I'm Sure it Never Rained in "The Village"

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June 26th 2022
Published: June 29th 2022
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Portmeirion at night.
We love flying off to far-away places, but it is nice to be able just throw everything we need (and a lot more that we don't) into the boot of our car and drive off with no worries about baggage allowances and what is or is not allowed through airport security.

It's about four hours' drive from the Home Counties to North Wales and, once we crossed the border into Wales, the scenery became stunning and covered in sheep (we wondered how the farmers manage to track them down come slaughter time). Whilst the scenery took a turn for the better, the weather took a clear and instant turn for the worse - rain followed by more rain. The roads also took a turn for the worse, with the dual carriageway ending just before the border.

It's my first time in North Wales and after the scenery, the sheep, the weather and the roads, the next thing you notice is the language. English definitely takes second place to Welsh here, a lot more so than in South Wales. It's not just that Welsh takes priority on the signs, it is also spoken pretty universally as well. According to a
Watford GapWatford GapWatford Gap

The north south divide.
someone in a shop we went to, all school lessons are in Welsh and English is effectively taught as a foreign language.

We made a quick stop at the Swallow Falls, near a village that I can't pronounce (or spell). It was £2 each to get in (the Welsh don't seem to have their own pound notes, unlike Gibraltar - see More British Than Britain). I considered asking if there was a problem with the translation into English and we whether were in fact going to see the Welsh crown jewels, as the seven foot, high-security, turn-style entry gate seemed well over the top for some waterfalls.

Our final destination (after quite a few stops to savour the views) was Portmeirion or "The Village" as it is known in various cult circles. As we were staying overnight, we needed to check-in first at the castle, which is just outside "The Village". My wife and I were in room number four (it would have been so great to have been in six, but never mind). When we were told that, I would so loved to have retorted that "I am not a number, I am a free man!", but I missed the
Swallow FallsSwallow FallsSwallow Falls

A nice stop on the way.
chance. I'm sure that it's a total cliché that she would almost certainly have heard before, but it's got to be said at least once before we leave.

We were travelling with two friends and they were in room number one. Well that's something I was not expecting - we had actually been friends with the mysterious, unseen "number one" all these years.

We definitely wanted to ride on one of the golf buggies, which are there to take people from place to place, much like they were in "The Village". Our ride round turned out to be just a disappointing short hop down to the open area in the middle by the large chess board.

We found our room, which was actually close to the building where "Number Six" had lived and is now (no surprises) a Prisoner themed gift shop.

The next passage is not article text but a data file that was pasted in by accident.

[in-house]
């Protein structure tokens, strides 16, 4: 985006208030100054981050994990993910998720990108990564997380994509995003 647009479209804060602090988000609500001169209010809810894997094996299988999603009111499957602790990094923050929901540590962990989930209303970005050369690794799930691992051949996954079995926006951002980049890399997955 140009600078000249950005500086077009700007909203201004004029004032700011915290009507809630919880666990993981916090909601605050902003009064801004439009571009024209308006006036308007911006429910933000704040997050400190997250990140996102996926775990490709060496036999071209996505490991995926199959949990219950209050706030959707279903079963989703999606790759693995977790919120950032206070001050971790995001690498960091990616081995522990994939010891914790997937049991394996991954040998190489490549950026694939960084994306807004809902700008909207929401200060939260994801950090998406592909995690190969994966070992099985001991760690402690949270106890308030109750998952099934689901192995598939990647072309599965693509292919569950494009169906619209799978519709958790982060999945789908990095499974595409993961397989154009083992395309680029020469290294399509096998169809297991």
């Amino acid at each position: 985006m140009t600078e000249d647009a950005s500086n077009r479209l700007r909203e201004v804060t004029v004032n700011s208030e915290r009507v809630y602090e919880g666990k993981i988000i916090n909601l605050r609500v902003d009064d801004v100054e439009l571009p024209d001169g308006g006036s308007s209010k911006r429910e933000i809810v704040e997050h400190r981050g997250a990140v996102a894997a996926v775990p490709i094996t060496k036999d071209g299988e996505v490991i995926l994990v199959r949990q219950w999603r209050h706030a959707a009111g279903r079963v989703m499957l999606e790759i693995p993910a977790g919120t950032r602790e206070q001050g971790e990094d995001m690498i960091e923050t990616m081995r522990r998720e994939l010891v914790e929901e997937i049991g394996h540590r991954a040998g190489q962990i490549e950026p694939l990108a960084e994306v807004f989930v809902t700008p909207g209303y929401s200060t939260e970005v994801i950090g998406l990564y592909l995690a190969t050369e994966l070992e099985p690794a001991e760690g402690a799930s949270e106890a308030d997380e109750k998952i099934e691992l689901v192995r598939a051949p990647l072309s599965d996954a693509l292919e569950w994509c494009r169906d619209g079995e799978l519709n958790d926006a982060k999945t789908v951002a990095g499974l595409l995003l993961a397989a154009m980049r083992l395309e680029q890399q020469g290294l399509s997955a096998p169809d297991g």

Before we went exploring, we went for a late lunch. It had been alongwhile since our McDonalds breakfast at Watford Gap services and my conversation with the bemused man who called out our order number when our food was ready.

There was one restaurant that looked a bit cafeteria-like (but they did have
Wales ViewsWales ViewsWales Views

Stopping to take in the stunning scenery of North Wales.
sticks that you put on your table with the order numbers, so there was another opportunity missed, especially as I could see stick number six waiting to be used). We went down to the hotel, which is by the sea (actually its on an inlet) and had some sandwiches and chips.

We couldn't pay for the food in "work credits". There was a "Number Two" like chair, which I could spin, ominously round in, although it was minus the two people nearby sitting on the end of that weird, gyrating seesaw thing.

After exploring 'The Village", my wife and I went for a walk along the coast to a small lighthouse and then back along a tree-trail through some woods. The tide was out, so the inlet was basically just sand, which we could see some people walking on. They must be locals as when the tide came back in, it was obvious that you could very easily get trapped.

We were lucky as the rain was not too bad as we were walking, but it lashed it down when we got back to our room.

It was then back to the hotel for an evening
Portmeirion TaxiPortmeirion TaxiPortmeirion Taxi

Taxi number six for transport around "The Village".
meal. The food was fantastic, but the service was probably the slowest we have ever experienced.

Afterwards, we seemed to have the whole village to ourselves (it is closed to day visitors in the evening), which was great for some photos, before settling down to watch The Prisoner Channel on the TV for a while.

If anyone is wondering what on earth I am going on about, see https://en.wikipedia.org/wiki/The_Prisoner.

The wind was blowing a howling gale most of the night and we were frequently woken up by the rattling windows.

Additional photos below
Photos: 11, Displayed: 11


Prisoner ShopPrisoner Shop
Prisoner Shop

The shop in what used to be house number six.
The PrisonerThe Prisoner
The Prisoner

A plaque about it all.
Chess BoardChess Board
Chess Board

I am sure they used people as the pieces in The Prisoner.
Portmeirion LighthousePortmeirion Lighthouse
Portmeirion Lighthouse

Along the coast during our walk.
Number Two ChairNumber Two Chair
Number Two Chair

How ominously can I spin round in it?
Evening MealEvening Meal
Evening Meal

Amazing food, once it arrived.

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